Scroll To Top

Megasorber 4-Fold Approach® — vibration damping

Megasorber® Damping materials effectively dissipate Vibration energy

Vibration damping is one of the most cost effective ways to reduce low frequency structure-borne noise. Free-layer and constrained-layer are the two most frequently used damping treatments.

In simple terms, vibration damping is similar to a suspension system in a car. It consists of a spring and a shock absorber.

Conventional damping materials are usually very heavy and are applied to the substrate as a free-layer. These materials are frequently referred to as 'mass-dampers'.

These mass-dampers are like the suspension system without the shock absorber. By adding weight to the system, it makes it harder to initiate the vibration. However, vibration energy remains in the system

Megasorber damping materials are engineered to be the "shock absorber" of the suspension system and remove the vibration energy from the system effectively.

FREE LAYER

vibration damping free layer

Material deformation: extension & compression

Free-Layer Vibration Damping Products

The damping material must have high internal loss factor, and it can not be too soft nor too rigid. It is a challenge to balance the requirements of high loss factor and the modulus of the material. The following materials have been designed to have both optimized modulus and a high loss factor:

CONSTRAINED LAYER

vibration damping constrained layer

Material deformation: shear

Constrained-Layer Vibration Damping Product

The damping material must be extremely viscous and soft. The loss factor of the material could be as high as 1.0. The following products all have a unique damping layer which is self-adhesive with high loss factor up to 1.0 :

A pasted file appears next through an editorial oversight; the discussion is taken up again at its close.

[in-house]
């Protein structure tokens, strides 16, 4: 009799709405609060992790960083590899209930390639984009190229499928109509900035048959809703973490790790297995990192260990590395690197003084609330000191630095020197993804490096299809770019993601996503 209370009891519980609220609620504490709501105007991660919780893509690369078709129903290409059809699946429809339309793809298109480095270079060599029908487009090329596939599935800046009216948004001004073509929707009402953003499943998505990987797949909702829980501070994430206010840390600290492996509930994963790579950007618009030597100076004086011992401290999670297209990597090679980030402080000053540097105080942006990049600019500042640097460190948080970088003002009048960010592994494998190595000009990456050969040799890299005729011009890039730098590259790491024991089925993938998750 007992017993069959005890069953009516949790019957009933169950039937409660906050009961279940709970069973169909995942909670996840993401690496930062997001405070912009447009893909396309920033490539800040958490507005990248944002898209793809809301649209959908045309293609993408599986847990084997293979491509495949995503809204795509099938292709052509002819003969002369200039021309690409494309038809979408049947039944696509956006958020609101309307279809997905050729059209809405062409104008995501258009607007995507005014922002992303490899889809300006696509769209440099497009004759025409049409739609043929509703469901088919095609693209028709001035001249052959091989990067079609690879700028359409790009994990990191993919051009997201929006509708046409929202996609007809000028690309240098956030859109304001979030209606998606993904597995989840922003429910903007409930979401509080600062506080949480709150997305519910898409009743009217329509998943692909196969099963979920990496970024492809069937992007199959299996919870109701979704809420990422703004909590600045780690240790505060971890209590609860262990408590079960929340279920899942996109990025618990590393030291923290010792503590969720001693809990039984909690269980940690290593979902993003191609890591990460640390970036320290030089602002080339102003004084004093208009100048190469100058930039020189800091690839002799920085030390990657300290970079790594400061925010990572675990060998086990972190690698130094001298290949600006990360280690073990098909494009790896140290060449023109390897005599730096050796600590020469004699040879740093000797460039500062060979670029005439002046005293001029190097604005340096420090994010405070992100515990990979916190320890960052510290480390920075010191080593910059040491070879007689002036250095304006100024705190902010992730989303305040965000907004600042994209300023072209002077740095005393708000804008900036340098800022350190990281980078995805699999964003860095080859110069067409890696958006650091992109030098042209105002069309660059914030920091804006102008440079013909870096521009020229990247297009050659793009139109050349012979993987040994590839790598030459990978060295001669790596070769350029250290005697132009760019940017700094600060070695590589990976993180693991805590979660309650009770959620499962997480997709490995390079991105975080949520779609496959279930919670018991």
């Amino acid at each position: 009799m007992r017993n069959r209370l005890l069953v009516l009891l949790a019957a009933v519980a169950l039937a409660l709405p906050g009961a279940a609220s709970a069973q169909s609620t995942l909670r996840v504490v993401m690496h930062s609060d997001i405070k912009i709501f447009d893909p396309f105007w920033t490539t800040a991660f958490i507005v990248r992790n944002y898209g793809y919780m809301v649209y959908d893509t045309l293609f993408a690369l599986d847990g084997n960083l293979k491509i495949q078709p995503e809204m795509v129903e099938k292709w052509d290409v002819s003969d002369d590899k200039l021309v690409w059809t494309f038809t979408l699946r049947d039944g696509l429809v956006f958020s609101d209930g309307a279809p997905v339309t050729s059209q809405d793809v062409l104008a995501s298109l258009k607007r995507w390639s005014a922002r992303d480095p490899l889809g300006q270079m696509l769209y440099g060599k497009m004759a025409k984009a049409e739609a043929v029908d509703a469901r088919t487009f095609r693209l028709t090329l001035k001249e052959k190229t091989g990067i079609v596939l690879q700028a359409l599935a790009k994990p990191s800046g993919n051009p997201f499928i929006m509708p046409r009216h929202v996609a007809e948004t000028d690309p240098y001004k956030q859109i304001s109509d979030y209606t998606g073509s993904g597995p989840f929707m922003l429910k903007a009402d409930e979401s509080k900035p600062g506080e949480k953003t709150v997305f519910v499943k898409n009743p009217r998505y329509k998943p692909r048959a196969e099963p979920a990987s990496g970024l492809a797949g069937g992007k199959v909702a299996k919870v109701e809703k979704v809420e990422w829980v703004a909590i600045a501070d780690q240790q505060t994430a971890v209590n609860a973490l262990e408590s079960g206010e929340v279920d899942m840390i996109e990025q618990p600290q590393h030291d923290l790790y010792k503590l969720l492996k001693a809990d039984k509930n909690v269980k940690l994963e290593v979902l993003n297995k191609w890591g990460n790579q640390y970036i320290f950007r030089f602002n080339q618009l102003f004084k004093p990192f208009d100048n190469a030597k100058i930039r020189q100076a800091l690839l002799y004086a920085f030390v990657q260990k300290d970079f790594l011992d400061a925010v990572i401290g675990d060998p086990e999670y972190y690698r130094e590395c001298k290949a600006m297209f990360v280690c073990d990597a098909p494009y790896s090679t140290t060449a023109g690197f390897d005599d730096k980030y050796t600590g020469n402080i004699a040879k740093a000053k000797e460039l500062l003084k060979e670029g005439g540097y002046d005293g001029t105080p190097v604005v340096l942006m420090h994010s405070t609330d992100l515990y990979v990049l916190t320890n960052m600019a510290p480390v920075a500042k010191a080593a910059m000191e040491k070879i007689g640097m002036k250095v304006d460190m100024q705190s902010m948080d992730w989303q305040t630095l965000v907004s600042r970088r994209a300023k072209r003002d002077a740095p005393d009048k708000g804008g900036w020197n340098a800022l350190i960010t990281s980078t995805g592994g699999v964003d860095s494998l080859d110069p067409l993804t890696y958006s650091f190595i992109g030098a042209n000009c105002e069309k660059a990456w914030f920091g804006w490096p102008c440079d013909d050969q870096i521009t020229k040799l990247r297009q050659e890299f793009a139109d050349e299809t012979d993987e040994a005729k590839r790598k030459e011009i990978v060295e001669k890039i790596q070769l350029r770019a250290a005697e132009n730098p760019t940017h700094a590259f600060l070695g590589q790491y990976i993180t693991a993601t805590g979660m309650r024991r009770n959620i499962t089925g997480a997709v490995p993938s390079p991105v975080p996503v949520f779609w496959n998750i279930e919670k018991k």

Hear how Megasorber damping materials effectively reduce impact vibration noise:

Megasorber DT2S on 5mm Steel Plate
(Impact Noise Reduction)

 

Megasorber DT2A on 12mm Aluminum plate
(Impact Noise Reduction
)

 

How is the performance of damping materials rated?

(1) System loss factor: is the total loss factor of a substrate after the damping treatment. It is measured as per ASTM E756-98:  Standard Test Method for Measuring Vibration-Damping Properties of Materials.

(2) Decay rate (dB per second): is how fast the vibration decays. It is measured as per AS1937.10-1977:  Determination of Damping Coefficient by The Thick Plate Method.

How is System Loss Factor related to the total noise reduction in dB(A)?

A system loss factor of 0.1 is equivalent to a noise reduction of 20 dB(A) for a large and freely suspended panel.

With Megasorber system loss factor calculation program, we ensure that the system loss factor is 0.10 as a minimum for a damping treatment on various substrates such as steel, aluminium, plastic and so on.

What is the typical noise reduction in dB(A) after the damping treatment?

Typical noise reduction is between 8dB(A) to 15 dB(A) depending on the applications.

For example:

(1) Rain drop impact noise reduction of metal roofing: the typical noise reduction is 8 to 12 dB(A). Read more about "Rain Drop Impact Noise Reduction for Deaken University Performance Centre".

(2) Impact noise reduction for thick metal plate (12mm thick): a typical noise reduction of 15 dB(A) was achieved. Read more about "Impact Noise Reduction for Steel Wheel".

Is it possible to achieve high sound transmission loss as well as high vibration dampening?

This can be achieved with (1) specially formulated damping material with high loss factor and mass and (2) 100% coverage of the substrate. Megasorber D10 and D20 products are specifically formulated to provide high vibration damping as well as high sound transmission loss.